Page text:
I didn’t know it then, but the find of loom weights and other objects would occupy me for many years to come. I came back to Tell Halif and continued to excavate the area around it. And I was able to shed a lot more light on what we have found. But here’s the letter from July 3rd, 2007.
As the sun sets over the coastal plain it is shrouded by the mirky haze that so characerizes modern Israel. In the distance I see the outline of a grain elevator where the summer’s wheat harvest is stored. Pidgeons coo in the
forests covering the hillsides while the barren slopes to the north appear empty and deserted. Soon bands of jackals will slink across the valley and fill the night with their howls. I am sitting on Tell Halif, away from the
Kibbutz and the excavations. It really is a peaceful place in the evening. I have come here more often at night lately, usually with a few otheres. As the kibbutz is fully fenced we usually need a key to get in and out, but I have also found a way through the barbed wire for the more agile.
Today was really the last day of excavation. In the next few days we have to clean the site, prepare it for final photography and protect it for the next season.
One of the more significant finds was made in our square: while I was getting out rocks and scraping away dirt with few results a whole weaving factory was uncovered on the other side. In a space of approximately 3m x 2m we found about 50 loom weights and over 20 pottery vessels, several spatulae, weights, a wetstone and a knife. One of the jars was still totally intact, while the others were shattered but most pieces still present. There was a large ceramic vat of about 1m diameter.
An incense altar from the Persian period was also found in our square. Other squares found small pomegranates carved from stone, a bracelet and an Assyrian rosette attachment. The course of the walls is still difficult to determine so future excavations have to provide a clearer picture.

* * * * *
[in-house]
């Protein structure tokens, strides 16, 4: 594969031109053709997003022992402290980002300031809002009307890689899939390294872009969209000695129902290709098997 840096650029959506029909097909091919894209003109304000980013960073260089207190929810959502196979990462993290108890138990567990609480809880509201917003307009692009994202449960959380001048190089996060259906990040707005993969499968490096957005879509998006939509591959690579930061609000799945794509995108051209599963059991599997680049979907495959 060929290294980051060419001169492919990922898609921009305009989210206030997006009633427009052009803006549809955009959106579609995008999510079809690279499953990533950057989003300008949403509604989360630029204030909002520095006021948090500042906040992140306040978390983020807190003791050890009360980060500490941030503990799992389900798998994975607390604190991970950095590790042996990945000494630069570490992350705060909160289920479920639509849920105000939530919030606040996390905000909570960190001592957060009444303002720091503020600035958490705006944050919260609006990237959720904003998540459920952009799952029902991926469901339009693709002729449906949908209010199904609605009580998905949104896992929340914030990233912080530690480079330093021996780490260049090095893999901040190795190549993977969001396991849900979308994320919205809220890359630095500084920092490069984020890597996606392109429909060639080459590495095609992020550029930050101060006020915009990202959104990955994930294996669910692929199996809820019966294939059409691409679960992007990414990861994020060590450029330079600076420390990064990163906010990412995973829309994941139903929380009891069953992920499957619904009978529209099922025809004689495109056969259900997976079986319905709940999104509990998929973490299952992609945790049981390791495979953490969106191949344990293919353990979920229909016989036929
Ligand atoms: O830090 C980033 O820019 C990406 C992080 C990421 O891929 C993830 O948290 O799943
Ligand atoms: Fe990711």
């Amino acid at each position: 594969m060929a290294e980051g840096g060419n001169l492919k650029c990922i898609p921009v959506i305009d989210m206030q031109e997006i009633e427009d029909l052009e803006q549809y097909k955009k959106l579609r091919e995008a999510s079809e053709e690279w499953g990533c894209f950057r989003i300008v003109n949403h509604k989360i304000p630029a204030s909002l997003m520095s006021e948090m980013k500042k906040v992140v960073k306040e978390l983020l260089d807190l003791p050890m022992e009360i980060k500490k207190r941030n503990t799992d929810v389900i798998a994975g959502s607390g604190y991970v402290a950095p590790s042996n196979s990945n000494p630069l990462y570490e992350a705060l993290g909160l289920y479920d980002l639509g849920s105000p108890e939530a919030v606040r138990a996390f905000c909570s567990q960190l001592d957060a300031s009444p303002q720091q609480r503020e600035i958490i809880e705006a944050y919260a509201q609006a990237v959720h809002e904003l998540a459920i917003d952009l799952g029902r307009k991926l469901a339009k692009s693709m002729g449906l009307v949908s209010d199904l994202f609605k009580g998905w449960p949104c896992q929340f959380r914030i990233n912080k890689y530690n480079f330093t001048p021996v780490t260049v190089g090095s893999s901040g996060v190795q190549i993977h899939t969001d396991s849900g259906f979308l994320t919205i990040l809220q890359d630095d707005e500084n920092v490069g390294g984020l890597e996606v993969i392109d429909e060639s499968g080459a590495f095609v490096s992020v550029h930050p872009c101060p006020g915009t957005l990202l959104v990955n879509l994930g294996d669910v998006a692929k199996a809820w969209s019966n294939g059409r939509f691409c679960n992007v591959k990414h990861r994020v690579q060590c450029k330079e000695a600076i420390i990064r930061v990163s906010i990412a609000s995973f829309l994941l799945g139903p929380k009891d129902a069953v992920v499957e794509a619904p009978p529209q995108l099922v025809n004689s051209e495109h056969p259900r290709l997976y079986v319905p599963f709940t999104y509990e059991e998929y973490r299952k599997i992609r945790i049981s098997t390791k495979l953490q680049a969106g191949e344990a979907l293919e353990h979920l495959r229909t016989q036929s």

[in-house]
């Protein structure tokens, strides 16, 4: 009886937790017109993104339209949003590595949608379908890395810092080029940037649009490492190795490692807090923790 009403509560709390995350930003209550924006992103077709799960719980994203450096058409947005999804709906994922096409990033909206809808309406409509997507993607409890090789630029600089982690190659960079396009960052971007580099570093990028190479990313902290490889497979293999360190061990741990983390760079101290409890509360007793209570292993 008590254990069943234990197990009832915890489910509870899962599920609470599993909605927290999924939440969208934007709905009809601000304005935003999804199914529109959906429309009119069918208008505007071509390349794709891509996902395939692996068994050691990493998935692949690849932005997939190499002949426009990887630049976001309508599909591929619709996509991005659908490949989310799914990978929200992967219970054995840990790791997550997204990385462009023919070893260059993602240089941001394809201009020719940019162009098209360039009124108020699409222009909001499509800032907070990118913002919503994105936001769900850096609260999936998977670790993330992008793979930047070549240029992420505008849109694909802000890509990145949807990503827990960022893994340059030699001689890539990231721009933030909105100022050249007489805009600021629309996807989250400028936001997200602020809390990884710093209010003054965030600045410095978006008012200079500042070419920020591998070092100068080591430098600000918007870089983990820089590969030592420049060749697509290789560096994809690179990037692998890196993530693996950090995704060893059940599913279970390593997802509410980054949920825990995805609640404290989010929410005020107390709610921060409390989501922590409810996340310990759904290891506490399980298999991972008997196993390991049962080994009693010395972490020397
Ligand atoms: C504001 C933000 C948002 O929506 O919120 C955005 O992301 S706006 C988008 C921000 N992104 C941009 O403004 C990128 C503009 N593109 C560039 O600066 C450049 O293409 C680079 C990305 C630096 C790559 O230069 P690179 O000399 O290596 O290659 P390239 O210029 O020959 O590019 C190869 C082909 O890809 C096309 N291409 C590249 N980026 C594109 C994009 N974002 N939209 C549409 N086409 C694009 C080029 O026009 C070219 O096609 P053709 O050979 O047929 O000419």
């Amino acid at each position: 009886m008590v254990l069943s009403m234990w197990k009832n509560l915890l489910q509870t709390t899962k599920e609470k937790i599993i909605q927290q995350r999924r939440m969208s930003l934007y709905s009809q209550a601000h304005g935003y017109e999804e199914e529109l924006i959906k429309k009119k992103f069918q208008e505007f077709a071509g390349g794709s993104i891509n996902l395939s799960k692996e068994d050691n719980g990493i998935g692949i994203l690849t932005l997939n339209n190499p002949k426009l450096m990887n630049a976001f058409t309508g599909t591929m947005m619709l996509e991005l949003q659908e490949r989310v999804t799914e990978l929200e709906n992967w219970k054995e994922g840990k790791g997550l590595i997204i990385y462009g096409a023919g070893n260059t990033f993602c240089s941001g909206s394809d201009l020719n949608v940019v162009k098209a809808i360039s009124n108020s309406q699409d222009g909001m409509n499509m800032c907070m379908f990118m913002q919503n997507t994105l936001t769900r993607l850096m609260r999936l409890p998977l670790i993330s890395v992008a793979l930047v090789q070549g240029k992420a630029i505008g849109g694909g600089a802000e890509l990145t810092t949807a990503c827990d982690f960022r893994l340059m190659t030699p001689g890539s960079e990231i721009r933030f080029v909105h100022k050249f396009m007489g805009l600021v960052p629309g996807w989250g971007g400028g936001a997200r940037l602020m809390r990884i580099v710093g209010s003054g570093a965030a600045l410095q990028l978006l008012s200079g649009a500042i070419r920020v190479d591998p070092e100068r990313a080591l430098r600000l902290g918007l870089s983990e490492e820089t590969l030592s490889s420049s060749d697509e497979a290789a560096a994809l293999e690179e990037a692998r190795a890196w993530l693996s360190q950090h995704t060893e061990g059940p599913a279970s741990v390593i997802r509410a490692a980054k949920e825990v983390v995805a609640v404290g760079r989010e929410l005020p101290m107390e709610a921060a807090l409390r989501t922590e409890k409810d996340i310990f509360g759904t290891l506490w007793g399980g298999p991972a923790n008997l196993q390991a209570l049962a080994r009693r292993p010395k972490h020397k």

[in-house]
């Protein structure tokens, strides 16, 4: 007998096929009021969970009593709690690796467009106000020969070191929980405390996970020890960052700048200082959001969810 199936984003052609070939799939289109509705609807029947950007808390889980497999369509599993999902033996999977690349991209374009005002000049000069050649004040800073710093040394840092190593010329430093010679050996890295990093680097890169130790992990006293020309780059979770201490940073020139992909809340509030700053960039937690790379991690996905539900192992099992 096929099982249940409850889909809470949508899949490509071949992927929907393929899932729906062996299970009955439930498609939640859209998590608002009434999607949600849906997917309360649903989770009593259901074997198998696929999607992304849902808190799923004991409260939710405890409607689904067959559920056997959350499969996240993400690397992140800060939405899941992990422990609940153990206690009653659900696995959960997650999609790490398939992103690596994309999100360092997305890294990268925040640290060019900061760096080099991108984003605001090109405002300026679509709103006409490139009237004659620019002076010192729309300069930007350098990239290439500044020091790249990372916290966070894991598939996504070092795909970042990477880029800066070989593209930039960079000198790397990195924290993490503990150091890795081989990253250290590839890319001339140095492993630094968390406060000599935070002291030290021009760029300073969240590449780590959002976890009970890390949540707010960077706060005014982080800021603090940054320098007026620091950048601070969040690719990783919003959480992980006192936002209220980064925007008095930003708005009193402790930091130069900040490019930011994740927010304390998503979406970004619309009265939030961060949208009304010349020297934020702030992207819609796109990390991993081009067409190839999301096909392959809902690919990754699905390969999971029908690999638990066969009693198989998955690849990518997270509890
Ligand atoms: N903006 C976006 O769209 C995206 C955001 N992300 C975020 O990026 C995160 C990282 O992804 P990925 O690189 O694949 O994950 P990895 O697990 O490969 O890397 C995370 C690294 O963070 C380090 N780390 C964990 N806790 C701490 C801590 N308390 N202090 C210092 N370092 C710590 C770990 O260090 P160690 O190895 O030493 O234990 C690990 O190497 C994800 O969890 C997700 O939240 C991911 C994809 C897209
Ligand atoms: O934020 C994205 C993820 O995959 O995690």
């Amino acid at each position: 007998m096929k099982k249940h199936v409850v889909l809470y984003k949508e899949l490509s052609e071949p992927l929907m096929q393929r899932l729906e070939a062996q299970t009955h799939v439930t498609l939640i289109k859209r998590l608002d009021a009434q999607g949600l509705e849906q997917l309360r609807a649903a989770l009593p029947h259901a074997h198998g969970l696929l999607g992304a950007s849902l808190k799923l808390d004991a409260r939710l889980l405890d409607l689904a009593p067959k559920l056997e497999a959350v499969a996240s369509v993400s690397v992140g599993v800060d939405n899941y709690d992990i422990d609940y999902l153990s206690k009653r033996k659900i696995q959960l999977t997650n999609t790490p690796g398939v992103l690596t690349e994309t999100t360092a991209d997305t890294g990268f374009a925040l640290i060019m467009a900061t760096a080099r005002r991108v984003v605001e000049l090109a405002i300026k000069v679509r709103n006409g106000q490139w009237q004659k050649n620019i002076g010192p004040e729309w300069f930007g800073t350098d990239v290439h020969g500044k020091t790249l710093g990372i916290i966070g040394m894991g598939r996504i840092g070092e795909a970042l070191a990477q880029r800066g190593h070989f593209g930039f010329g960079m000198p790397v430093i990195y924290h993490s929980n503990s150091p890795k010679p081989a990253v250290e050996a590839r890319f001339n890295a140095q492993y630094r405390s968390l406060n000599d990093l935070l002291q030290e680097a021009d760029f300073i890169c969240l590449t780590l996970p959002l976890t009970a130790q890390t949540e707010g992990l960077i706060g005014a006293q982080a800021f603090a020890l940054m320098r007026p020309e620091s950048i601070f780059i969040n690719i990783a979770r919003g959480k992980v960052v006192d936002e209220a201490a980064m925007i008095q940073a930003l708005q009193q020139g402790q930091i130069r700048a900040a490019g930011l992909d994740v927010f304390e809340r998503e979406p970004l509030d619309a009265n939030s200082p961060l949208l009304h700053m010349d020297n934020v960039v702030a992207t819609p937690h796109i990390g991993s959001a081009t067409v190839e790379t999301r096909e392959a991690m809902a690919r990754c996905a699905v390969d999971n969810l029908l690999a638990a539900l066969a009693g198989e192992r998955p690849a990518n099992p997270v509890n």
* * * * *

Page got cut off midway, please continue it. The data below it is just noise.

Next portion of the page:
On Friday a few of us explored the surroundings a bit and stood on the hill from which Richard the Lionheart may have successfully attacked one of Saladin’s caravans. On Saturday I watched the sun rise over the Dead Sea, standing in the desert fortress of Masada. Herod bulit an amazing stronghold on this rock plateau. On all sides sheer cliffs drop away to deep wadis or the rift valley below. It is an amazing site (and sight). The Jewish rebels captured it and made their last stand against the Romans, finally being defeated in 73 AD. The enormous siege ramp the Romans constructed to conquer the fortress still stands today and we ascended a path leading up its side.
As usual I was the last one to leave the site (as on previous field trips about which I did not write) but was not the last to arrive at the bottom: I ran down the snake path. With over 700 steps and more curves at gentler grades it was real fun to get down that hill. I certainly need the fresh orange juice at the bottom. We then went to Qumran, where the Dead Sea Scrolls were found. An interesting place. I’ve never seen so many baths in one place as in the community complex. The people that lived there must have purified themselves constantly. With another guy I climbed up the sides of the valley to emerge on the desert plain above.
By now the jackals howl across the vally, the first stars have appeared in the sky and in the West a band of red and blue hues marks the end of another day in Israel.